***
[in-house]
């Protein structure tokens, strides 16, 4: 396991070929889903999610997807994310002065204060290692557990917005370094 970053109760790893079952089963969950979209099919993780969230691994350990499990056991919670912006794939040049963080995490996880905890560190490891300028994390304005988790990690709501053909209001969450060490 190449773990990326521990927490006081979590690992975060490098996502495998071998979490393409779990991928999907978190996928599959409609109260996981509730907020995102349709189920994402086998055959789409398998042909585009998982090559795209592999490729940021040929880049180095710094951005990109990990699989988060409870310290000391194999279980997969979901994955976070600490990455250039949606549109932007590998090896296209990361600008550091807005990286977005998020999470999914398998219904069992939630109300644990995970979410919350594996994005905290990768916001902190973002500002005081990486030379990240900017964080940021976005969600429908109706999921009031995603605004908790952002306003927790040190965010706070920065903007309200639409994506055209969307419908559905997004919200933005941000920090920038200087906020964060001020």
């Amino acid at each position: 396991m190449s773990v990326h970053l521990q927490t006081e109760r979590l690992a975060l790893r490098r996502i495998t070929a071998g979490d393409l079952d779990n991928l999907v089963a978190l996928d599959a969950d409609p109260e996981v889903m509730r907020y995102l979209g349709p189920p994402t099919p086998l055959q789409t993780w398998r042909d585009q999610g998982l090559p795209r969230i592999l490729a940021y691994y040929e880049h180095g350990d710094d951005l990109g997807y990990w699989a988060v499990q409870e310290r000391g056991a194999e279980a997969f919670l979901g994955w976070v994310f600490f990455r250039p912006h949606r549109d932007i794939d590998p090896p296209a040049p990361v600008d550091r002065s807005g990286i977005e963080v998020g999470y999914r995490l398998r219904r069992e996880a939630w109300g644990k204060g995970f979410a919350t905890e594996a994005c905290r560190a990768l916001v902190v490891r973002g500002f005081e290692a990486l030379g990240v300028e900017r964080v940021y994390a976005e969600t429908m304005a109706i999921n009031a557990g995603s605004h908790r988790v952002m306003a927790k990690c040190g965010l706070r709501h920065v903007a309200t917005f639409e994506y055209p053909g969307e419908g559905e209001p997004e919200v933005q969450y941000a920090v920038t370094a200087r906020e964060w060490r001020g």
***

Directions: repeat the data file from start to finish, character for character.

[in-house]
């Protein structure tokens, strides 16, 4: 396991070929889903999610997807994310002065204060290692557990917005370094 970053109760790893079952089963969950979209099919993780969230691994350990499990056991919670912006794939040049963080995490996880905890560190490891300028994390304005988790990690709501053909209001969450060490 190449773990990326521990927490006081979590690992975060490098996502495998071998979490393409779990991928999907978190996928599959409609109260996981509730907020995102349709189920994402086998055959789409398998042909585009998982090559795209592999490729940021040929880049180095710094951005990109990990699989988060409870310290000391194999279980997969979901994955976070600490990455250039949606549109932007590998090896296209990361600008550091807005990286977005998020999470999914398998219904069992939630109300644990995970979410919350594996994005905290990768916001902190973002500002005081990486030379990240900017964080940021976005969600429908109706999921009031995603605004908790952002306003927790040190965010706070920065903007309200639409994506055209969307419908559905997004919200933005941000920090920038200087906020964060001020």
């Amino acid at each position: 396991m190449s773990v990326h970053l521990q927490t006081e109760r979590l690992a975060l790893r490098r996502i495998t070929a071998g979490d393409l079952d779990n991928l999907v089963a978190l996928d599959a969950d409609p109260e996981v889903m509730r907020y995102l979209g349709p189920p994402t099919p086998l055959q789409t993780w398998r042909d585009q999610g998982l090559p795209r969230i592999l490729a940021y691994y040929e880049h180095g350990d710094d951005l990109g997807y990990w699989a988060v499990q409870e310290r000391g056991a194999e279980a997969f919670l979901g994955w976070v994310f600490f990455r250039p912006h949606r549109d932007i794939d590998p090896p296209a040049p990361v600008d550091r002065s807005g990286i977005e963080v998020g999470y999914r995490l398998r219904r069992e996880a939630w109300g644990k204060g995970f979410a919350t905890e594996a994005c905290r560190a990768l916001v902190v490891r973002g500002f005081e290692a990486l030379g990240v300028e900017r964080v940021y994390a976005e969600t429908m304005a109706i999921n009031a557990g995603s605004h908790r988790v952002m306003a927790k990690c040190g965010l706070r709501h920065v903007a309200t917005f639409e994506y055209p053909g969307e419908g559905e209001p997004e919200v933005q969450y941000a920090v920038t370094a200087r906020e964060w060490r001020g």